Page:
Maggie gets her hands dirty, 20th May 1983, by Roger Bamber

By Alan Sparrow

The Prime Minister's announcement of the date for the election seems to have taken some by surprise, possibly even the Conservative party. Newsrooms drew a collective breath, news editors wondered if this was the event that would put their careers into free fall or boost their trajectory; picture editors thought about their budgets.

Coverage of elections is an expensive business for newspapers and a headache for picture editors. While huge resources are poured into the election, other major news events continue: G7 meetings , DDay80 Celebrations, the Epsom Derby and Glastonbury still have to be covered by news agencies and newspapers alike, stressing work rotas and postponing or cancelling holiday hopes for the staff.

Each party leader will have a “battlebus”, and seats on board are not cheap. A place on the Labour Party bus for the duration of the election will cost news organisations £12,000 a time. The Conservatives are asking for £450 per day, the Liberal Democrats the same. Managing editors wishing to preserve money will want to discourage picture editors from having photographers on each bus leaving the picture editors living with the waing nightmare that they might miss “the” picture of the day.

The competitor in you wants your photographer to be there and for he or she to get a little something that separates your coverage from everyone else. To be there when the political suicide moments on the campaign trail happen. The moments, the images, that people remember such as Gordon Brown sitting in his car after his “bigoted woman” gaff, John Prescott punching a member of the public, and the unscripted moments when members of the public argue with your candidate, as Tony Blair discovered when he was confronted by someone while visiting a hospital. 

Major agencies like the Press Association and Getty have huge resources and are more likely to be at each event, and local agencies attend as the election caravan arrives on their patch.

The value of a photo opportunity shouldn't be underestimated. Press officers work hard at the photo opportunity to secure space in the pages of newspapers and to fill the evening news with images of their candidate, even if they have no new policies to announce.

In 1983 Mrs Thatcher toured the nation in her “superbus”. According to her biographer, Hugo Young, she was obsessed with image and was willing to place herself entirely in the hands of her media advisors.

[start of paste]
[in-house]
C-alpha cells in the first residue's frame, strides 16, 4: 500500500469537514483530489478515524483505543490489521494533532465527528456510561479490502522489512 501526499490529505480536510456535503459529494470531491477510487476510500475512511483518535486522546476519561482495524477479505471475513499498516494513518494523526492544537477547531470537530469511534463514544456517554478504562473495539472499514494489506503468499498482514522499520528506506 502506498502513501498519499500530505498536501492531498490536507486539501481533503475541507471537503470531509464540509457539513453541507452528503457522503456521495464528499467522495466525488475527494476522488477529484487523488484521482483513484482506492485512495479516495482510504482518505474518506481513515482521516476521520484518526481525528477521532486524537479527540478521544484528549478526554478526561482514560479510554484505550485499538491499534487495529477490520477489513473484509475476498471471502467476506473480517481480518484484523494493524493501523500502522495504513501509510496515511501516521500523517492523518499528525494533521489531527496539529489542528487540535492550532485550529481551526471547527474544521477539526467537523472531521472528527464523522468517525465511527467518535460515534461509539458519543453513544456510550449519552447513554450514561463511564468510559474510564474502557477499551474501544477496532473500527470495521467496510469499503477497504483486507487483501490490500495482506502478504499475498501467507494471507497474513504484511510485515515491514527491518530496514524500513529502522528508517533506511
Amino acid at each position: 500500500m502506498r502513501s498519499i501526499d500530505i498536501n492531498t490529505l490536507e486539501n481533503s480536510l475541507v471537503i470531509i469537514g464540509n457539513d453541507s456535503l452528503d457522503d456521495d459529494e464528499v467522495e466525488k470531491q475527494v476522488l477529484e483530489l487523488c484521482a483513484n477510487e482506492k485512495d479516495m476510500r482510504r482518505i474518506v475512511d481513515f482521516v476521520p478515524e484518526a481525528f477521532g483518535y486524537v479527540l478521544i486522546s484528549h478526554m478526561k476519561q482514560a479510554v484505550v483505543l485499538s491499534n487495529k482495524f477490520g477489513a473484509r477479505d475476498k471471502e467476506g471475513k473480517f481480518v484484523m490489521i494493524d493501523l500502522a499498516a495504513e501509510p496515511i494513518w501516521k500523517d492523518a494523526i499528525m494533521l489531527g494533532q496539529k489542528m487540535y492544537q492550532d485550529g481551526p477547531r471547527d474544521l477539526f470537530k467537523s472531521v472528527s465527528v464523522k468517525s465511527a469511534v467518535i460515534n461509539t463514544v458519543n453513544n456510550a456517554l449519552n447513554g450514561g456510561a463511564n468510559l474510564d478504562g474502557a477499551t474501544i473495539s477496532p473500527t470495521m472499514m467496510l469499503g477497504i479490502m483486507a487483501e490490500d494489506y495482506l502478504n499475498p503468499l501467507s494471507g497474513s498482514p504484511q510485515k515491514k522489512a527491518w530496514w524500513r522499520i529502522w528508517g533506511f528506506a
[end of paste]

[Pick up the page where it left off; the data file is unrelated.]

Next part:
Communication as time went on, became one of her most pressing ambitions. What she admired above all about Ronald Reagan was his ability to get his message across. She envied that. To emulate it she was willing to try almost anything that the media men came up with. Thatcher admitted that the goal was not just to meet as many people as possible but to secure the best publicity. In her autobiography she said that travelling in the bus was how the best press and television pictures could be achieved. It was the key to the success of the entire 1983 campaign.

The Liberal Democrats’ excruciating daily photo ops, from paddle boarding on Windermere to cycling in Wales to water park slides, have kept Sir Ed Davey in the news and he has occupied far more air time than could have been expected from his policies alone.

But photo ops can sometimes fail. A photo opportunity for Neil Kinnock and his wife Glenys walking along Brighton beach in 1983 made the front page of many papers, but not in the way it had been hoped for - he fell into the sea after losing his balance. And who would have thought that eating a bacon sandwich could create such a political outcome for Ed Miliband?

Rishi Sunak has fallen foul of all these rookie errors in his first week with Exit signs behind while being photographed, then ambushed when talking to the press by a member of the public about parties at Downing Street and the how will he forget the disaster of the visuals of the election announcement, held in the rain in Downing Street, or Drowning Street as one headline had it. Maybe it will all work out in the end…

Photographer Roger Bamber (who died in 2022) worked for the Sun newspaper during the 1983 election, and told the story of his all-time favourite election photograph of Margaret Thatcher. ‘’During her election campaigns Margaret Thatcher always provided her accredited press team with a daily photo opportunity" he said. "On this occasion in Cornwall it backfired. She was telling a TV crew about a Cornish farm’s corn harvest and plunged her hands into a pile of hay without finding out what was underneath… manure.

“I offered it to the Sun, which loyally never used it. But it’s been used a lot since''.

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